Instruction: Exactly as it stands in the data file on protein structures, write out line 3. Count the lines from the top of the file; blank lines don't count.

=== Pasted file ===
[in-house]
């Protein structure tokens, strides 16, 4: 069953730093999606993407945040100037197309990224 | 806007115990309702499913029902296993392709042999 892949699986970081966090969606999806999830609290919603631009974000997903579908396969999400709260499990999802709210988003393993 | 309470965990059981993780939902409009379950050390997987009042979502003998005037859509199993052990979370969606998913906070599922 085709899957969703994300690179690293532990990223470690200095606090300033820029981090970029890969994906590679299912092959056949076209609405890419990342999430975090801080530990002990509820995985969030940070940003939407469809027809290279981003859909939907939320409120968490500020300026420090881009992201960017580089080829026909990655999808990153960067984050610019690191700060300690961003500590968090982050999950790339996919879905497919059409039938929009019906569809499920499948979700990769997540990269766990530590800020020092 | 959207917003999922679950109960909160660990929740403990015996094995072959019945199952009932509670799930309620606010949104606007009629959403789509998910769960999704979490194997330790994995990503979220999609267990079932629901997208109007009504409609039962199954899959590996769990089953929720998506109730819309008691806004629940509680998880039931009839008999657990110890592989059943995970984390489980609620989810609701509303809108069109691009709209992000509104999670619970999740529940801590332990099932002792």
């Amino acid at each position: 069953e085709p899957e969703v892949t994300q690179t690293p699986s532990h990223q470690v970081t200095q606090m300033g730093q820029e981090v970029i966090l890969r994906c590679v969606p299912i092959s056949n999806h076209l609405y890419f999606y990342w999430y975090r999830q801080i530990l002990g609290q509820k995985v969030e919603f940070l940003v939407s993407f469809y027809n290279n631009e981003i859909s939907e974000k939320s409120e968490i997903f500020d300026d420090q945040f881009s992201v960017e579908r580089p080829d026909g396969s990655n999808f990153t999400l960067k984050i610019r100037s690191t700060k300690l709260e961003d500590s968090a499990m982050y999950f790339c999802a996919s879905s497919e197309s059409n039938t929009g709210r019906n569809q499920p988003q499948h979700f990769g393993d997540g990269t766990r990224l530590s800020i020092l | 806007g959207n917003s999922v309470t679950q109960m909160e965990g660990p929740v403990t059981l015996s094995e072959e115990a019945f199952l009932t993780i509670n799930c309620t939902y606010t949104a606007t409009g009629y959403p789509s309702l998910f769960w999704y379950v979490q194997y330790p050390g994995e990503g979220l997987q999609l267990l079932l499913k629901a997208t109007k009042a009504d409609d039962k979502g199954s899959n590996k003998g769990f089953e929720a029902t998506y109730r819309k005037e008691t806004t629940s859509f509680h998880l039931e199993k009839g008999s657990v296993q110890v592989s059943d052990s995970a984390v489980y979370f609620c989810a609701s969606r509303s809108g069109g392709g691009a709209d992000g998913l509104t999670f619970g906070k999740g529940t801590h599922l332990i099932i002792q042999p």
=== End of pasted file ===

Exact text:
């Amino acid at each position: 069953e085709p899957e969703v892949t994300q690179t690293p699986s532990h990223q470690v970081t200095q606090m300033g730093q820029e981090v970029i966090l890969r994906c590679v969606p299912i092959s056949n999806h076209l609405y890419f999606y990342w999430y975090r999830q801080i530990l002990g609290q509820k995985v969030e919603f940070l940003v939407s993407f469809y027809n290279n631009e981003i859909s939907e974000k939320s409120e968490i997903f500020d300026d420090q945040f881009s992201v960017e579908r580089p080829d026909g396969s990655n999808f990153t999400l960067k984050i610019r100037s690191t700060k300690l709260e961003d500590s968090a499990m982050y999950f790339c999802a996919s879905s497919e197309s059409n039938t929009g709210r019906n569809q499920p988003q499948h979700f990769g393993d997540g990269t766990r990224l530590s800020i020092l | 806007g959207n917003s999922v309470t679950q109960m909160e965990g660990p929740v403990t059981l015996s094995e072959e115990a019945f199952l009932t993780i509670n799930c309620t939902y606010t949104a606007t409009g009629y959403p789509s309702l998910f769960w999704y379950v979490q194997y330790p050390g994995e990503g979220l997987q999609l267990l079932l499913k629901a997208t109007k009042a009504d409609d039962k979502g199954s899959n590996k003998g769990f089953e929720a029902t998506y109730r819309k005037e008691t806004t629940s859509f509680h998880l039931e199993k009839g008999s657990v296993q110890v592989s059943d052990s995970a984390v489980y979370f609620c989810a609701s969606r509303s809108g069109g392709g691009a709209d992000g998913l509104t999670f619970g906070k999740g529940t801590h599922l332990i099932i002792q042999p």